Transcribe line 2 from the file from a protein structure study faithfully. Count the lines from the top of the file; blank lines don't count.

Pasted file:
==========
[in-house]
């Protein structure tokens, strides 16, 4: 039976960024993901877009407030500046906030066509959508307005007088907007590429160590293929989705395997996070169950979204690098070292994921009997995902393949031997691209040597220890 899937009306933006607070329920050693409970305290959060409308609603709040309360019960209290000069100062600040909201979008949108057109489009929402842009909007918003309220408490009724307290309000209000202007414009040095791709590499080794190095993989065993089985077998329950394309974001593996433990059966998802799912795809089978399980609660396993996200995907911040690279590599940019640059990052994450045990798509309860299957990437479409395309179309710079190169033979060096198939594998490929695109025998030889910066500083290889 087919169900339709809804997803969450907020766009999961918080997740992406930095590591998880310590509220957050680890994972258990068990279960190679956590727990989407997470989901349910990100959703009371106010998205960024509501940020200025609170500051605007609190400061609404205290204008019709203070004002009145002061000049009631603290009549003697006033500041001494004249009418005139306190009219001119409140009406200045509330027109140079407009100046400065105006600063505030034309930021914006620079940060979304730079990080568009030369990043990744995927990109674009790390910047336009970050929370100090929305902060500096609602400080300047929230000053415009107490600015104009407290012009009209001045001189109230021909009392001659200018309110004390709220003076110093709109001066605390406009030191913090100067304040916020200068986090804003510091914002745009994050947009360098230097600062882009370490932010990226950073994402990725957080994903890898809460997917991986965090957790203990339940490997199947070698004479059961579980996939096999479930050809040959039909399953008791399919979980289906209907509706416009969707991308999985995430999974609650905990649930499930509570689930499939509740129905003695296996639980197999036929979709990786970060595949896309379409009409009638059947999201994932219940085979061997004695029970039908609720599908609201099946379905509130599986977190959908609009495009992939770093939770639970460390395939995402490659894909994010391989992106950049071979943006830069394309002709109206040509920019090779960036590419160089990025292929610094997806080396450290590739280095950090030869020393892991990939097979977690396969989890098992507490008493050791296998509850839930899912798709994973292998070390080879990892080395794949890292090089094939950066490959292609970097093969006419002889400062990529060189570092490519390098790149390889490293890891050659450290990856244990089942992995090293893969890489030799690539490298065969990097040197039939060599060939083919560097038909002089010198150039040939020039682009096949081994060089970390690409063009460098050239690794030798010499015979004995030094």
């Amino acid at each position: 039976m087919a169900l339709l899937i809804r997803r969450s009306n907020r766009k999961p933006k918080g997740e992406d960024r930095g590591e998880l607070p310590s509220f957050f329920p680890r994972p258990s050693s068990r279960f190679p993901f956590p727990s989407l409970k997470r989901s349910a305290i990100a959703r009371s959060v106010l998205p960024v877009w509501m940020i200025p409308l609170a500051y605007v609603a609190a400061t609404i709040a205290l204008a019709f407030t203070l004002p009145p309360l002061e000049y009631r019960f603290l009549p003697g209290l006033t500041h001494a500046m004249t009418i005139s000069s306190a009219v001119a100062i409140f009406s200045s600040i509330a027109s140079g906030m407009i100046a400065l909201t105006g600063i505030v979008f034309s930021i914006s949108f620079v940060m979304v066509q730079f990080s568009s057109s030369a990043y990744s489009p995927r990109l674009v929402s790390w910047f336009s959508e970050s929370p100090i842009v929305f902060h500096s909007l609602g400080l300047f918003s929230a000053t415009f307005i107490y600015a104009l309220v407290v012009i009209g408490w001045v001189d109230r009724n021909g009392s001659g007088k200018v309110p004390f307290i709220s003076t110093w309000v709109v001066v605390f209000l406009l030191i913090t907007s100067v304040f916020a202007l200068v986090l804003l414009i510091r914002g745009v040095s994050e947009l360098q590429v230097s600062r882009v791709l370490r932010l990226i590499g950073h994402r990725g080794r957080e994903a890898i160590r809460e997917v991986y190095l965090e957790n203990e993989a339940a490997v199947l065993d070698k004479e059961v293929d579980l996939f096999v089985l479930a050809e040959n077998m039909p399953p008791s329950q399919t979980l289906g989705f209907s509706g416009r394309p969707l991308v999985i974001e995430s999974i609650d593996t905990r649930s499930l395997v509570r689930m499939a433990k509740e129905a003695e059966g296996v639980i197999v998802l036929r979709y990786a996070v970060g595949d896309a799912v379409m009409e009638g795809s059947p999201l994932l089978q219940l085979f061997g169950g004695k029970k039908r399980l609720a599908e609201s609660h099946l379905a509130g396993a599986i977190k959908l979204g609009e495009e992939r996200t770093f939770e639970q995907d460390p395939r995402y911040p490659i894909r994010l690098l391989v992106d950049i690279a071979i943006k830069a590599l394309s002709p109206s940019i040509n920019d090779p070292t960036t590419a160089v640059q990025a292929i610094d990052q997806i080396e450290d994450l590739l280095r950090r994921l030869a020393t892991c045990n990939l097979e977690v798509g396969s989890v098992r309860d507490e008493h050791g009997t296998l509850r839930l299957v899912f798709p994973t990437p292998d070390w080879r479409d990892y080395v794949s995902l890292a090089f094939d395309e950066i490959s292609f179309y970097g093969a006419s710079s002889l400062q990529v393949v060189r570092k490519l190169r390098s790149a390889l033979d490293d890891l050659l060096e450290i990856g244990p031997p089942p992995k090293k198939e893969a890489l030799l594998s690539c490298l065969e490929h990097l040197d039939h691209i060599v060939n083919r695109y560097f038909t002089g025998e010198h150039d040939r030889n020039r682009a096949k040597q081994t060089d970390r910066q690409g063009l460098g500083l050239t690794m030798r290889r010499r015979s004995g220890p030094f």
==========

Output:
């Protein structure tokens, strides 16, 4: 039976960024993901877009407030500046906030066509959508307005007088907007590429160590293929989705395997996070169950979204690098070292994921009997995902393949031997691209040597220890 899937009306933006607070329920050693409970305290959060409308609603709040309360019960209290000069100062600040909201979008949108057109489009929402842009909007918003309220408490009724307290309000209000202007414009040095791709590499080794190095993989065993089985077998329950394309974001593996433990059966998802799912795809089978399980609660396993996200995907911040690279590599940019640059990052994450045990798509309860299957990437479409395309179309710079190169033979060096198939594998490929695109025998030889910066500083290889 087919169900339709809804997803969450907020766009999961918080997740992406930095590591998880310590509220957050680890994972258990068990279960190679956590727990989407997470989901349910990100959703009371106010998205960024509501940020200025609170500051605007609190400061609404205290204008019709203070004002009145002061000049009631603290009549003697006033500041001494004249009418005139306190009219001119409140009406200045509330027109140079407009100046400065105006600063505030034309930021914006620079940060979304730079990080568009030369990043990744995927990109674009790390910047336009970050929370100090929305902060500096609602400080300047929230000053415009107490600015104009407290012009009209001045001189109230021909009392001659200018309110004390709220003076110093709109001066605390406009030191913090100067304040916020200068986090804003510091914002745009994050947009360098230097600062882009370490932010990226950073994402990725957080994903890898809460997917991986965090957790203990339940490997199947070698004479059961579980996939096999479930050809040959039909399953008791399919979980289906209907509706416009969707991308999985995430999974609650905990649930499930509570689930499939509740129905003695296996639980197999036929979709990786970060595949896309379409009409009638059947999201994932219940085979061997004695029970039908609720599908609201099946379905509130599986977190959908609009495009992939770093939770639970460390395939995402490659894909994010391989992106950049071979943006830069394309002709109206040509920019090779960036590419160089990025292929610094997806080396450290590739280095950090030869020393892991990939097979977690396969989890098992507490008493050791296998509850839930899912798709994973292998070390080879990892080395794949890292090089094939950066490959292609970097093969006419002889400062990529060189570092490519390098790149390889490293890891050659450290990856244990089942992995090293893969890489030799690539490298065969990097040197039939060599060939083919560097038909002089010198150039040939020039682009096949081994060089970390690409063009460098050239690794030798010499015979004995030094």